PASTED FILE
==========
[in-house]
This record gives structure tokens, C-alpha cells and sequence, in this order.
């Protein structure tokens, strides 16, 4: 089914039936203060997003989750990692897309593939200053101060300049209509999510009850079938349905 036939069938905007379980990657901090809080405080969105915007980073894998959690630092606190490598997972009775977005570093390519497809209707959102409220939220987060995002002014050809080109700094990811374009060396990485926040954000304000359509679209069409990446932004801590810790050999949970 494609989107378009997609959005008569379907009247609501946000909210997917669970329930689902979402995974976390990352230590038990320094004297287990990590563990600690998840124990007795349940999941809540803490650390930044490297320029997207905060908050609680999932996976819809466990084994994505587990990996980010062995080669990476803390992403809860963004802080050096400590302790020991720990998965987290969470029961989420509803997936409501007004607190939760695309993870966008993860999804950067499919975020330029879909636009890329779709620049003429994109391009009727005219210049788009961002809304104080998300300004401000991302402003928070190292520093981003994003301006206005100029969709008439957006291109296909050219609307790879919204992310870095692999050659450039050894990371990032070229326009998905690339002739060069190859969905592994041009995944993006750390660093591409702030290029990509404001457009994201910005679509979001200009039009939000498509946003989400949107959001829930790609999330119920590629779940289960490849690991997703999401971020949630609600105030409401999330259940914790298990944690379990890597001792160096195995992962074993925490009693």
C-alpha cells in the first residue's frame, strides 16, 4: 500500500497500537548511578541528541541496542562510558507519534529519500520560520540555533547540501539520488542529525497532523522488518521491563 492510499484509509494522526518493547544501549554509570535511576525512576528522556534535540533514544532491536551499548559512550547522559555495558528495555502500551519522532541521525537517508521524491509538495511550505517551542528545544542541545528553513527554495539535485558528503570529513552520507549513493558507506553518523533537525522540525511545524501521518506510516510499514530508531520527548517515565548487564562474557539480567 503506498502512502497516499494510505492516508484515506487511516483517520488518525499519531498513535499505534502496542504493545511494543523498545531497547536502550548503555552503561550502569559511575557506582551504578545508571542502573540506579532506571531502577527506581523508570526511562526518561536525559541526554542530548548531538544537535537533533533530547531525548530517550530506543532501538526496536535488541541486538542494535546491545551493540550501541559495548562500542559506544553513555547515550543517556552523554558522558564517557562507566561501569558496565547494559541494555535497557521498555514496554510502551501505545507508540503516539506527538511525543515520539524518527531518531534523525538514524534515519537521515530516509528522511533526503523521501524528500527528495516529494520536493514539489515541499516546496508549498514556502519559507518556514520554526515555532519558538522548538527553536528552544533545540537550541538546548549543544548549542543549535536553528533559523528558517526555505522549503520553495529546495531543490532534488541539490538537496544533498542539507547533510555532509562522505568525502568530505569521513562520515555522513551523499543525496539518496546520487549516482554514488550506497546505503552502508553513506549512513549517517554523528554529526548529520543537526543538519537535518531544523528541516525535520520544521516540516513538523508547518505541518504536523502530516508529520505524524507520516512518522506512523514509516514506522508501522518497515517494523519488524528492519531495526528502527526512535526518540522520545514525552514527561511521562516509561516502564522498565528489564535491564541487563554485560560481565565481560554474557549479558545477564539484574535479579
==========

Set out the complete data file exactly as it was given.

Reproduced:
[in-house]
This record gives structure tokens, C-alpha cells and sequence, in this order.
């Protein structure tokens, strides 16, 4: 089914039936203060997003989750990692897309593939200053101060300049209509999510009850079938349905 036939069938905007379980990657901090809080405080969105915007980073894998959690630092606190490598997972009775977005570093390519497809209707959102409220939220987060995002002014050809080109700094990811374009060396990485926040954000304000359509679209069409990446932004801590810790050999949970 494609989107378009997609959005008569379907009247609501946000909210997917669970329930689902979402995974976390990352230590038990320094004297287990990590563990600690998840124990007795349940999941809540803490650390930044490297320029997207905060908050609680999932996976819809466990084994994505587990990996980010062995080669990476803390992403809860963004802080050096400590302790020991720990998965987290969470029961989420509803997936409501007004607190939760695309993870966008993860999804950067499919975020330029879909636009890329779709620049003429994109391009009727005219210049788009961002809304104080998300300004401000991302402003928070190292520093981003994003301006206005100029969709008439957006291109296909050219609307790879919204992310870095692999050659450039050894990371990032070229326009998905690339002739060069190859969905592994041009995944993006750390660093591409702030290029990509404001457009994201910005679509979001200009039009939000498509946003989400949107959001829930790609999330119920590629779940289960490849690991997703999401971020949630609600105030409401999330259940914790298990944690379990890597001792160096195995992962074993925490009693």
C-alpha cells in the first residue's frame, strides 16, 4: 500500500497500537548511578541528541541496542562510558507519534529519500520560520540555533547540501539520488542529525497532523522488518521491563 492510499484509509494522526518493547544501549554509570535511576525512576528522556534535540533514544532491536551499548559512550547522559555495558528495555502500551519522532541521525537517508521524491509538495511550505517551542528545544542541545528553513527554495539535485558528503570529513552520507549513493558507506553518523533537525522540525511545524501521518506510516510499514530508531520527548517515565548487564562474557539480567 503506498502512502497516499494510505492516508484515506487511516483517520488518525499519531498513535499505534502496542504493545511494543523498545531497547536502550548503555552503561550502569559511575557506582551504578545508571542502573540506579532506571531502577527506581523508570526511562526518561536525559541526554542530548548531538544537535537533533533530547531525548530517550530506543532501538526496536535488541541486538542494535546491545551493540550501541559495548562500542559506544553513555547515550543517556552523554558522558564517557562507566561501569558496565547494559541494555535497557521498555514496554510502551501505545507508540503516539506527538511525543515520539524518527531518531534523525538514524534515519537521515530516509528522511533526503523521501524528500527528495516529494520536493514539489515541499516546496508549498514556502519559507518556514520554526515555532519558538522548538527553536528552544533545540537550541538546548549543544548549542543549535536553528533559523528558517526555505522549503520553495529546495531543490532534488541539490538537496544533498542539507547533510555532509562522505568525502568530505569521513562520515555522513551523499543525496539518496546520487549516482554514488550506497546505503552502508553513506549512513549517517554523528554529526548529520543537526543538519537535518531544523528541516525535520520544521516540516513538523508547518505541518504536523502530516508529520505524524507520516512518522506512523514509516514506522508501522518497515517494523519488524528492519531495526528502527526512535526518540522520545514525552514527561511521562516509561516502564522498565528489564535491564541487563554485560560481565565481560554474557549479558545477564539484574535479579